Secret Service Sued for Viewpoint Discrimination
A federal appellate court has ruled that two Secret Service agents must face charges for violating the free speech rights of protesters by engaging in “viewpoint discrimination” during the administration of President George W. Bush.
On October 14, 2004, Secret Service agents Tim Wood and Rob Savage were part of President Bush’s security detail when he visited the mining town of Jacksonville, Oregon. Groups of both pro- and anti-Bush demonstrators gathered outside the hotel where Bush was staying. According to court papers, relations between the two sides were non-violent and “cordial.” However, Wood and Savage then ordered state and local law enforcement officers to move the Bush critics away from the building and undergo security screening, while allowing the pro-Bush crowd to get closer and not endure the screening. The law enforcement officers used “clubs, pepperspray bullets, and violent shoving” to accomplish their task.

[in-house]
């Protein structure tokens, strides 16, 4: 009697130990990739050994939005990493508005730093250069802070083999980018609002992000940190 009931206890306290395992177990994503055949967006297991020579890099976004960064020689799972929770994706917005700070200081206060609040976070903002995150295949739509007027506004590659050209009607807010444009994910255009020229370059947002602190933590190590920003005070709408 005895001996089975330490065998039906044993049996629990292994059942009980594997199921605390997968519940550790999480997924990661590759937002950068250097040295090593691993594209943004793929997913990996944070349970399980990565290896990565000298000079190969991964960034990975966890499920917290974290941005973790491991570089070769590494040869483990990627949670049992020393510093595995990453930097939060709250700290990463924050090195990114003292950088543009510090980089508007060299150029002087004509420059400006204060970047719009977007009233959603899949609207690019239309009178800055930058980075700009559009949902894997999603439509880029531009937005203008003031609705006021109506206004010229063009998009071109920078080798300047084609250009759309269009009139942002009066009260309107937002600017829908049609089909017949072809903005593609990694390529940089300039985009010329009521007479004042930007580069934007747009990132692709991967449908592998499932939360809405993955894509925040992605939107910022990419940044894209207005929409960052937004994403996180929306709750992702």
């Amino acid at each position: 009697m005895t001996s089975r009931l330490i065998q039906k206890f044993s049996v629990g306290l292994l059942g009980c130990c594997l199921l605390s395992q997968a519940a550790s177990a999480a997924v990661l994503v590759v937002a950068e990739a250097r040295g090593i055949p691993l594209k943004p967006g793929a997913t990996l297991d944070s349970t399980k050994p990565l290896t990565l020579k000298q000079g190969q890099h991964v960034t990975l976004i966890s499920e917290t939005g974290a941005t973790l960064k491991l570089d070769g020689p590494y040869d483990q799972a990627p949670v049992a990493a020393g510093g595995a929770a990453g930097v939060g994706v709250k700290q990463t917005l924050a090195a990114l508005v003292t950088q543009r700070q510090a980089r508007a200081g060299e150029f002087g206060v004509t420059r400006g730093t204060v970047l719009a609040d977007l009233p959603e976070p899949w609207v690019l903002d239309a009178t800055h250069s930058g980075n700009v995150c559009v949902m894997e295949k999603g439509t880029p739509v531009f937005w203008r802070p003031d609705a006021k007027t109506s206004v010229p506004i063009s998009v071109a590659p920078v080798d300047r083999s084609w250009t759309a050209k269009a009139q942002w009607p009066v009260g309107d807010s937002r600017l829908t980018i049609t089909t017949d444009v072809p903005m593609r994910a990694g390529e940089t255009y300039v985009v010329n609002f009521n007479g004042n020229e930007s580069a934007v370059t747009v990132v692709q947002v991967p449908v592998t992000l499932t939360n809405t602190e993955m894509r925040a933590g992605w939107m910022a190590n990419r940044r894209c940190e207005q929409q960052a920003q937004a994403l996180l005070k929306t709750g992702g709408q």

With the help of the American Civil Liberties Union, seven anti-Bush demonstrators sued the Secret Service, claiming Wood and Savage violated their First Amendment rights.
The agents filed a motion to have the lawsuit dismissed. But the Ninth Circuit Court of Appeals
rejected the motion and denied qualified immunity to Wood and Savage.
To Learn More:
Police Shoot Pepper Balls at Oregon Demonstrators (by Matthew Rothschild, The Progressive)